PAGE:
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Archive for October, 2005

Divided attentionHad an okay walk. Moss still hates his halti and Katherine still travels at the speed of a two-almost-three-year-old, so we must have looked a fair sight. One woman walking a normal border collie on one leash and a whirling, leaping, psycho-collie on the other with a child in tow who insisted on jumping everywhere, usually on one foot. The only low point was when Katherine wanted to walk Wikket (which she can do on quiet side roads because Wikket will always listen to my voice commands anyway) on the busy street and I said she couldn’t. There was, of course, public hysteria. Why are there always old women around who look at you like you must regularly strangle children when that happens?

Got back, Katherine made herself a sandwich (sort of – she did most of the spreading and putting together) and we had lunch. Did some helping her to set up paints, clay, etc. and then assuaged her hurt pride when she stabbed herself with a pin. Then we had yogurt and juice and it was QRT (quiet reading time – a hold-over from when Katherine wouldn’t take a nap, but would lie quietly in bed and read and eventually fall asleep). She’s not particularly quiet (having an imaginary phone conversation with her cousin Eleanor about her other cousin’s birthday), but at least she’s enclosed and happy!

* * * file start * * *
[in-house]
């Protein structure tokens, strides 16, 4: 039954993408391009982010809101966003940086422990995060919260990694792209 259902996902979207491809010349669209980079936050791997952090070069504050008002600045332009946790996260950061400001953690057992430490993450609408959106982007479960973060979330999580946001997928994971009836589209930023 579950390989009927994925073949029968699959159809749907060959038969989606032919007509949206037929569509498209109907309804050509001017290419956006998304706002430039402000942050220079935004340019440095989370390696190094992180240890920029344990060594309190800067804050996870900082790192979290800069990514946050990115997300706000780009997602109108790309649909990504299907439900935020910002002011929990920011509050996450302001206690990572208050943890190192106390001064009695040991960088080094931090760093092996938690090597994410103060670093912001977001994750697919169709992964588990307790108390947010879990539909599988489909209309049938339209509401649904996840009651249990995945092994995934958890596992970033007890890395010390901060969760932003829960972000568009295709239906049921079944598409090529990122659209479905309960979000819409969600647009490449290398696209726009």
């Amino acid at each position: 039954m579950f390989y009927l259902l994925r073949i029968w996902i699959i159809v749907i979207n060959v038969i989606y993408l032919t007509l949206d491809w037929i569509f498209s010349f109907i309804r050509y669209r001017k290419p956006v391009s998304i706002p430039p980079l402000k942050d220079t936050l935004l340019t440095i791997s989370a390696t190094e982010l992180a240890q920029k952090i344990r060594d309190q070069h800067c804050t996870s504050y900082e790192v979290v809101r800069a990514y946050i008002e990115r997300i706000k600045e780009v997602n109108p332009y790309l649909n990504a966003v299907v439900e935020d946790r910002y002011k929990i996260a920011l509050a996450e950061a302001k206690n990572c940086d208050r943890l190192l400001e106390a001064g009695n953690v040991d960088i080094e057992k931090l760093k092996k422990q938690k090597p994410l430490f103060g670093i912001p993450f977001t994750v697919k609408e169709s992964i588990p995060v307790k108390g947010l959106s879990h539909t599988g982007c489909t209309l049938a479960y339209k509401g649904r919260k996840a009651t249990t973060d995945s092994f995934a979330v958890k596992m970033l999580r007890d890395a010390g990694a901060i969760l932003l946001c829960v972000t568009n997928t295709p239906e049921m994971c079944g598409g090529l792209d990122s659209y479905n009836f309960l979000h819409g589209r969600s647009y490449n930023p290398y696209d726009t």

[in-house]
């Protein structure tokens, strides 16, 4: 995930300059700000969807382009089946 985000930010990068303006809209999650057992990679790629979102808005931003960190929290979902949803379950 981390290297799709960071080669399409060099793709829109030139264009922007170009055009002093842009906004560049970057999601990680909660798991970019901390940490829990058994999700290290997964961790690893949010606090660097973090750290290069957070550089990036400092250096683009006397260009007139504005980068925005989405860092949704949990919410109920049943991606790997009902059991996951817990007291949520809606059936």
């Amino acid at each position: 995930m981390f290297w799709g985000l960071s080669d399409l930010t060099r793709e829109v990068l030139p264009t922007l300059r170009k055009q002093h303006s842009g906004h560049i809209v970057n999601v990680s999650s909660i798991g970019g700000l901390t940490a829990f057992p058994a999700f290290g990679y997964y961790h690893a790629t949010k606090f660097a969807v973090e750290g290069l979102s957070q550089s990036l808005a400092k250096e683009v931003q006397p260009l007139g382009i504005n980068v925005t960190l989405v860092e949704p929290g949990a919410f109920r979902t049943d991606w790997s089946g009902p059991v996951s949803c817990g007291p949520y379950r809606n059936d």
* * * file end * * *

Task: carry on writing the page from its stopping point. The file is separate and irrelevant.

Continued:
Where did the morning go?!

Trying to get through some actual real work, in and around everything, as I just realised that the deadline for the City of St. John’s Art Procurement is November 16th. The Craft Fair starts November 17th. The Comfort & Joy Piece needs to be in November 20th, although I may have a small amount of leeway on that. The Arts and Letters deadline is January 20th and hanged if I’m missing that one again! Plus the Craft Fair folks are looking for people to do demos in the lobby and I’m thinking that fabric painting might actually be a good one and that I should contact them.

I’m being pulled in a dozen different directions here. The only remedy that seems effective is to simply pick something and put one foot in front of the other and work on it. What I need are more feet…..

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You know you’re in a dismal mood when you start quoting that Carpenters song.